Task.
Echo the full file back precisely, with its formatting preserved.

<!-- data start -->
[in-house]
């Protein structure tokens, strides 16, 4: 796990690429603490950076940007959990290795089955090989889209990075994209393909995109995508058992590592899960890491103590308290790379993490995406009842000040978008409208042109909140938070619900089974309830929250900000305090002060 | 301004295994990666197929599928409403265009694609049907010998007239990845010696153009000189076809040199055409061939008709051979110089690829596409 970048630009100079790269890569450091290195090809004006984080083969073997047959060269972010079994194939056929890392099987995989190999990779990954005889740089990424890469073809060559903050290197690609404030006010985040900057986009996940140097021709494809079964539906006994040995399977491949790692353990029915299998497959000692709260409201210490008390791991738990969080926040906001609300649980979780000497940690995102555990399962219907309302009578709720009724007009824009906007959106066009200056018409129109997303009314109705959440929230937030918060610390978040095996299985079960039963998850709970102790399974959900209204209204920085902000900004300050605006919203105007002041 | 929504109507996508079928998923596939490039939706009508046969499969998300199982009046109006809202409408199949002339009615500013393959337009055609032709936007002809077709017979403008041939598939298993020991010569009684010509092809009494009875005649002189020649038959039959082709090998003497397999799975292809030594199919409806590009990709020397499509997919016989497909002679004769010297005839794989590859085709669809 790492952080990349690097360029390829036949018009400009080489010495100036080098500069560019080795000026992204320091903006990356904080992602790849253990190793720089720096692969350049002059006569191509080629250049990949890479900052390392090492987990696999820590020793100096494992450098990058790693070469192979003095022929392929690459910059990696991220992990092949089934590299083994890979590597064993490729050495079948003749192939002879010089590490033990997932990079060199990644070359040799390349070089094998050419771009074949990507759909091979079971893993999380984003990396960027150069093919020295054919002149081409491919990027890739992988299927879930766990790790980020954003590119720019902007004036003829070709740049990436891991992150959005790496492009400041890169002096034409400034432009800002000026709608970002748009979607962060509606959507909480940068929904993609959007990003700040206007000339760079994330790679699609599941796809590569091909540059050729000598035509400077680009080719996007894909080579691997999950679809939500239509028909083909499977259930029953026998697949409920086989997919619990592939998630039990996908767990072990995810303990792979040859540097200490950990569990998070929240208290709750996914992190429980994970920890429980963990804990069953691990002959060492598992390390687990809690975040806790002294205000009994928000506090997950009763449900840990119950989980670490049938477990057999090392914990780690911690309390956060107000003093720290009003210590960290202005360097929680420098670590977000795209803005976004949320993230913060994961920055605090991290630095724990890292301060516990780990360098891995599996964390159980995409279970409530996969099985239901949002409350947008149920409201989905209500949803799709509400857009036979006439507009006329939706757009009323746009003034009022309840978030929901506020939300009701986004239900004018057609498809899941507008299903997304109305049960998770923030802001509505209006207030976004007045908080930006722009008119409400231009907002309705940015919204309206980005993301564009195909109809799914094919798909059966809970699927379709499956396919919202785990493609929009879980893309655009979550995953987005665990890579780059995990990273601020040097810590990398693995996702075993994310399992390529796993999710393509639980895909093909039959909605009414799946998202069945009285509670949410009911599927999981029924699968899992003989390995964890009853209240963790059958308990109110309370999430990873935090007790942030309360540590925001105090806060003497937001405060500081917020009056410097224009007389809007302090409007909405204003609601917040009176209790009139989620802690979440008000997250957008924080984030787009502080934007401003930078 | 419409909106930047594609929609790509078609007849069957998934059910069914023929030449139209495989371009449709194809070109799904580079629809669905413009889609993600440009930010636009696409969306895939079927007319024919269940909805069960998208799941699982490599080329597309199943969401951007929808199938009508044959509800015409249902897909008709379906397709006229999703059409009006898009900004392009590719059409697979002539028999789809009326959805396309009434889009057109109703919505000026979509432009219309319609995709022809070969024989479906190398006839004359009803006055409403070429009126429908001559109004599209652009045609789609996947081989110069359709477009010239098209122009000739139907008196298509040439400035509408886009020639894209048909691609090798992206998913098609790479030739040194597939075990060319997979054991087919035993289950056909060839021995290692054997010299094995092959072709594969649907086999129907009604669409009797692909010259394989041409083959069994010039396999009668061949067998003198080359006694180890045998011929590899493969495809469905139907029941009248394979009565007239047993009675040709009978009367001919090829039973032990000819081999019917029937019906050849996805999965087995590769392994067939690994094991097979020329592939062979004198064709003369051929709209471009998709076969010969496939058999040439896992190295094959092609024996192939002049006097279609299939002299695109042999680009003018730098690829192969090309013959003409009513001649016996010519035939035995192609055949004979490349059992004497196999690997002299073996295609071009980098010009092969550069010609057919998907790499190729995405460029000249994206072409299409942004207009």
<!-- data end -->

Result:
[in-house]
């Protein structure tokens, strides 16, 4: 796990690429603490950076940007959990290795089955090989889209990075994209393909995109995508058992590592899960890491103590308290790379993490995406009842000040978008409208042109909140938070619900089974309830929250900000305090002060 | 301004295994990666197929599928409403265009694609049907010998007239990845010696153009000189076809040199055409061939008709051979110089690829596409 970048630009100079790269890569450091290195090809004006984080083969073997047959060269972010079994194939056929890392099987995989190999990779990954005889740089990424890469073809060559903050290197690609404030006010985040900057986009996940140097021709494809079964539906006994040995399977491949790692353990029915299998497959000692709260409201210490008390791991738990969080926040906001609300649980979780000497940690995102555990399962219907309302009578709720009724007009824009906007959106066009200056018409129109997303009314109705959440929230937030918060610390978040095996299985079960039963998850709970102790399974959900209204209204920085902000900004300050605006919203105007002041 | 929504109507996508079928998923596939490039939706009508046969499969998300199982009046109006809202409408199949002339009615500013393959337009055609032709936007002809077709017979403008041939598939298993020991010569009684010509092809009494009875005649002189020649038959039959082709090998003497397999799975292809030594199919409806590009990709020397499509997919016989497909002679004769010297005839794989590859085709669809 790492952080990349690097360029390829036949018009400009080489010495100036080098500069560019080795000026992204320091903006990356904080992602790849253990190793720089720096692969350049002059006569191509080629250049990949890479900052390392090492987990696999820590020793100096494992450098990058790693070469192979003095022929392929690459910059990696991220992990092949089934590299083994890979590597064993490729050495079948003749192939002879010089590490033990997932990079060199990644070359040799390349070089094998050419771009074949990507759909091979079971893993999380984003990396960027150069093919020295054919002149081409491919990027890739992988299927879930766990790790980020954003590119720019902007004036003829070709740049990436891991992150959005790496492009400041890169002096034409400034432009800002000026709608970002748009979607962060509606959507909480940068929904993609959007990003700040206007000339760079994330790679699609599941796809590569091909540059050729000598035509400077680009080719996007894909080579691997999950679809939500239509028909083909499977259930029953026998697949409920086989997919619990592939998630039990996908767990072990995810303990792979040859540097200490950990569990998070929240208290709750996914992190429980994970920890429980963990804990069953691990002959060492598992390390687990809690975040806790002294205000009994928000506090997950009763449900840990119950989980670490049938477990057999090392914990780690911690309390956060107000003093720290009003210590960290202005360097929680420098670590977000795209803005976004949320993230913060994961920055605090991290630095724990890292301060516990780990360098891995599996964390159980995409279970409530996969099985239901949002409350947008149920409201989905209500949803799709509400857009036979006439507009006329939706757009009323746009003034009022309840978030929901506020939300009701986004239900004018057609498809899941507008299903997304109305049960998770923030802001509505209006207030976004007045908080930006722009008119409400231009907002309705940015919204309206980005993301564009195909109809799914094919798909059966809970699927379709499956396919919202785990493609929009879980893309655009979550995953987005665990890579780059995990990273601020040097810590990398693995996702075993994310399992390529796993999710393509639980895909093909039959909605009414799946998202069945009285509670949410009911599927999981029924699968899992003989390995964890009853209240963790059958308990109110309370999430990873935090007790942030309360540590925001105090806060003497937001405060500081917020009056410097224009007389809007302090409007909405204003609601917040009176209790009139989620802690979440008000997250957008924080984030787009502080934007401003930078 | 419409909106930047594609929609790509078609007849069957998934059910069914023929030449139209495989371009449709194809070109799904580079629809669905413009889609993600440009930010636009696409969306895939079927007319024919269940909805069960998208799941699982490599080329597309199943969401951007929808199938009508044959509800015409249902897909008709379906397709006229999703059409009006898009900004392009590719059409697979002539028999789809009326959805396309009434889009057109109703919505000026979509432009219309319609995709022809070969024989479906190398006839004359009803006055409403070429009126429908001559109004599209652009045609789609996947081989110069359709477009010239098209122009000739139907008196298509040439400035509408886009020639894209048909691609090798992206998913098609790479030739040194597939075990060319997979054991087919035993289950056909060839021995290692054997010299094995092959072709594969649907086999129907009604669409009797692909010259394989041409083959069994010039396999009668061949067998003198080359006694180890045998011929590899493969495809469905139907029941009248394979009565007239047993009675040709009978009367001919090829039973032990000819081999019917029937019906050849996805999965087995590769392994067939690994094991097979020329592939062979004198064709003369051929709209471009998709076969010969496939058999040439896992190295094959092609024996192939002049006097279609299939002299695109042999680009003018730098690829192969090309013959003409009513001649016996010519035939035995192609055949004979490349059992004497196999690997002299073996295609071009980098010009092969550069010609057919998907790499190729995405460029000249994206072409299409942004207009």